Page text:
Saturday, April 29, 2006

Who is the worst President?

Jay Cost at Real Clear Politics has interesting takedown of Sean Wilentz's Rolling Stone article on George Bush. Wilentz seems to believe that Bush is in fact the worst president.

As a prelude to his disquisition about how careful historians are when they think about ranking presidents, Wilentz writes this puzzling sentence:

From time to time, after hours, I kick back with my colleagues at Princeton to argue idly about which president really was the worst of them all.

So, which is it? Is it serious work by a historian using his professional expertise to answer a burning question? Or, is it just the compilation of the "idle" thoughts of a historian off the clock?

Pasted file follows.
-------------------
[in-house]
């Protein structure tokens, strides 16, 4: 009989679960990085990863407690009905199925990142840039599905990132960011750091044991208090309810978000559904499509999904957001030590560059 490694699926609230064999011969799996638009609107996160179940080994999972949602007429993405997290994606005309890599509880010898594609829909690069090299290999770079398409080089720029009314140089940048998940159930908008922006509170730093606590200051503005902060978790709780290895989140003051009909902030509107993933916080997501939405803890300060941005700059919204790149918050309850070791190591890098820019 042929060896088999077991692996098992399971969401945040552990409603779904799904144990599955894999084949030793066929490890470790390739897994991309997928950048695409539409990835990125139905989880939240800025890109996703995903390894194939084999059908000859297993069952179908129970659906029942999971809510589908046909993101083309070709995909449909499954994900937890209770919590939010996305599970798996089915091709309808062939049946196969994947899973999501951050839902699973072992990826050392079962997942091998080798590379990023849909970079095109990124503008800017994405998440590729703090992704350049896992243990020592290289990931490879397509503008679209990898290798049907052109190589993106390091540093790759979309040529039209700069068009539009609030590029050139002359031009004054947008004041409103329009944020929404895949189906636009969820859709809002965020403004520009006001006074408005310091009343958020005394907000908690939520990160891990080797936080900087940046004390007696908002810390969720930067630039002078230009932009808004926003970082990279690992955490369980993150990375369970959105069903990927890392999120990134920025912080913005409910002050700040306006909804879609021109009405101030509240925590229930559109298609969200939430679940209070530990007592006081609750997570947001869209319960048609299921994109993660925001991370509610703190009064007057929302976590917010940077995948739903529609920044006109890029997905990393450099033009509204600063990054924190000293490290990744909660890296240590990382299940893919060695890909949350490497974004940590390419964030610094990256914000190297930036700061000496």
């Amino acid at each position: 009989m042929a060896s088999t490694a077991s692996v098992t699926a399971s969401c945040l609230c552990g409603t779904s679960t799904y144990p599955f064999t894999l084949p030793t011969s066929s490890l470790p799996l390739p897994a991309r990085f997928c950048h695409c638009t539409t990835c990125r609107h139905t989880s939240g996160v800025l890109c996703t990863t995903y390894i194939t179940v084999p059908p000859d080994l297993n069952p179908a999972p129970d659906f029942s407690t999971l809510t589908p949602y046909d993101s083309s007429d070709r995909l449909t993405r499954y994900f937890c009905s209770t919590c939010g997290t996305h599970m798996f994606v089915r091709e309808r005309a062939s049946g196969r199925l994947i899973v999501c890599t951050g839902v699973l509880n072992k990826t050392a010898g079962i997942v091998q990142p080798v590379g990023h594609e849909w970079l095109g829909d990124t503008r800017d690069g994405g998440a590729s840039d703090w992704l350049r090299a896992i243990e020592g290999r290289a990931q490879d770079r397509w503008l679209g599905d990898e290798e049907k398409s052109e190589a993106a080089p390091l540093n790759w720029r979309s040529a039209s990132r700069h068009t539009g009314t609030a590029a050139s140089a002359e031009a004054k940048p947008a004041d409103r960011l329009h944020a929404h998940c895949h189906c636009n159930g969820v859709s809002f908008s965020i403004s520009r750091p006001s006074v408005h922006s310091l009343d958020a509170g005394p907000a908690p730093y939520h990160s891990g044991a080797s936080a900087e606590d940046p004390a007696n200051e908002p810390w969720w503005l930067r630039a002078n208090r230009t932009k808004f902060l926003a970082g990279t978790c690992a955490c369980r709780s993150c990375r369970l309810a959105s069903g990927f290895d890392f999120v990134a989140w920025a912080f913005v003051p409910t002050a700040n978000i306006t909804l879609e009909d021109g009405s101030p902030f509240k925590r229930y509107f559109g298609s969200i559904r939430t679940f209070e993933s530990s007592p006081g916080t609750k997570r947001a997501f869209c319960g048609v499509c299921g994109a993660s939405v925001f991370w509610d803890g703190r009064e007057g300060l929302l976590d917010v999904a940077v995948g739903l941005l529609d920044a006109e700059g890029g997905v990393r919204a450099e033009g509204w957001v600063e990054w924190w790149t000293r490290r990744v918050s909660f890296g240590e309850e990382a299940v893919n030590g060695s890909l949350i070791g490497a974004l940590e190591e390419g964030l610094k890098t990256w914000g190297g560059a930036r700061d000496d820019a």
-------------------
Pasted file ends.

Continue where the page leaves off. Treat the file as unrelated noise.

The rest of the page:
To answer these questions, we must ask another: what is it that separates the historian from the history lover, the political scientist from the politically attentive, the scholar from the buff? It is not the title of "professor," it is not the number of books from prestigious publishers, it is not the doctoral degree hanging on the wall. It is only this: the scholar uses a method of inquiry that the buff does not, and he operates in a community where adherence to that method is (or at least should be) of paramount importance. This, and this alone, is what should endow the social scientist, as opposed to the buff, with the status of "expert." The social scientist has spent time thinking not just about the question at hand, but also how to think about the question at hand.

This is why I was so aggrieved to read Wilentz's piece. He is a great historian who should know better than to devolve into the idle speculations of the history buff - but that is exactly what he does.